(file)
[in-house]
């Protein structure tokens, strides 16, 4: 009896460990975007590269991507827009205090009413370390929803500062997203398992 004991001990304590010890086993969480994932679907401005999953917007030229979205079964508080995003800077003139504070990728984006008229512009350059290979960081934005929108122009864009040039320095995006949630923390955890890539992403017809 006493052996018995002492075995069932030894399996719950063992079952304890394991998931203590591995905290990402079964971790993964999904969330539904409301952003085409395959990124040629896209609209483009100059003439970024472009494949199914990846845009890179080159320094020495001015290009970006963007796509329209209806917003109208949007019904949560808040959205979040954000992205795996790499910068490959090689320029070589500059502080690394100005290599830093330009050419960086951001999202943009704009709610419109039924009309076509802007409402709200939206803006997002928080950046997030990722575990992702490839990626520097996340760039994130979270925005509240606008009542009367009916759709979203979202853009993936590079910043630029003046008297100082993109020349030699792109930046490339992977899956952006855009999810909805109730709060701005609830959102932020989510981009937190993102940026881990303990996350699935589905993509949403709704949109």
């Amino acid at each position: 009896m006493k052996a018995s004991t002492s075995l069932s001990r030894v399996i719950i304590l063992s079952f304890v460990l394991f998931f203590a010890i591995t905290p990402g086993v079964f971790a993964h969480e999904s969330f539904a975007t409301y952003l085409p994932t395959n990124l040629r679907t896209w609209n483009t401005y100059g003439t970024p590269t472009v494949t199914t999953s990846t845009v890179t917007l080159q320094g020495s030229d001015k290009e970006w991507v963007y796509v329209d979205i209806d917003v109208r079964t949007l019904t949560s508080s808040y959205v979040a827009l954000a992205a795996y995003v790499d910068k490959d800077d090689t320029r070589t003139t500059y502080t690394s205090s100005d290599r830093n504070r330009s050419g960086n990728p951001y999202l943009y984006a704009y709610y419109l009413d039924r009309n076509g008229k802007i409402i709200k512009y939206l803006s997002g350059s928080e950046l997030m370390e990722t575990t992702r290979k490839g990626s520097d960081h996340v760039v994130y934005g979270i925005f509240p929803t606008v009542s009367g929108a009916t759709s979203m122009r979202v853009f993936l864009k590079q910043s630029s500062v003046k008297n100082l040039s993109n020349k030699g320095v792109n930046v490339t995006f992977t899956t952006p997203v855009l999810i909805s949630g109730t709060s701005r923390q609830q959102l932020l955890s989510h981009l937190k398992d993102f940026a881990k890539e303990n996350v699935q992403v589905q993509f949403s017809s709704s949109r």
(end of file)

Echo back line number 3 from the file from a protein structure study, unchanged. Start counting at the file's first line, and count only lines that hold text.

């Amino acid at each position: 009896m006493k052996a018995s004991t002492s075995l069932s001990r030894v399996i719950i304590l063992s079952f304890v460990l394991f998931f203590a010890i591995t905290p990402g086993v079964f971790a993964h969480e999904s969330f539904a975007t409301y952003l085409p994932t395959n990124l040629r679907t896209w609209n483009t401005y100059g003439t970024p590269t472009v494949t199914t999953s990846t845009v890179t917007l080159q320094g020495s030229d001015k290009e970006w991507v963007y796509v329209d979205i209806d917003v109208r079964t949007l019904t949560s508080s808040y959205v979040a827009l954000a992205a795996y995003v790499d910068k490959d800077d090689t320029r070589t003139t500059y502080t690394s205090s100005d290599r830093n504070r330009s050419g960086n990728p951001y999202l943009y984006a704009y709610y419109l009413d039924r009309n076509g008229k802007i409402i709200k512009y939206l803006s997002g350059s928080e950046l997030m370390e990722t575990t992702r290979k490839g990626s520097d960081h996340v760039v994130y934005g979270i925005f509240p929803t606008v009542s009367g929108a009916t759709s979203m122009r979202v853009f993936l864009k590079q910043s630029s500062v003046k008297n100082l040039s993109n020349k030699g320095v792109n930046v490339t995006f992977t899956t952006p997203v855009l999810i909805s949630g109730t709060s701005r923390q609830q959102l932020l955890s989510h981009l937190k398992d993102f940026a881990k890539e303990n996350v699935q992403v589905q993509f949403s017809s709704s949109r």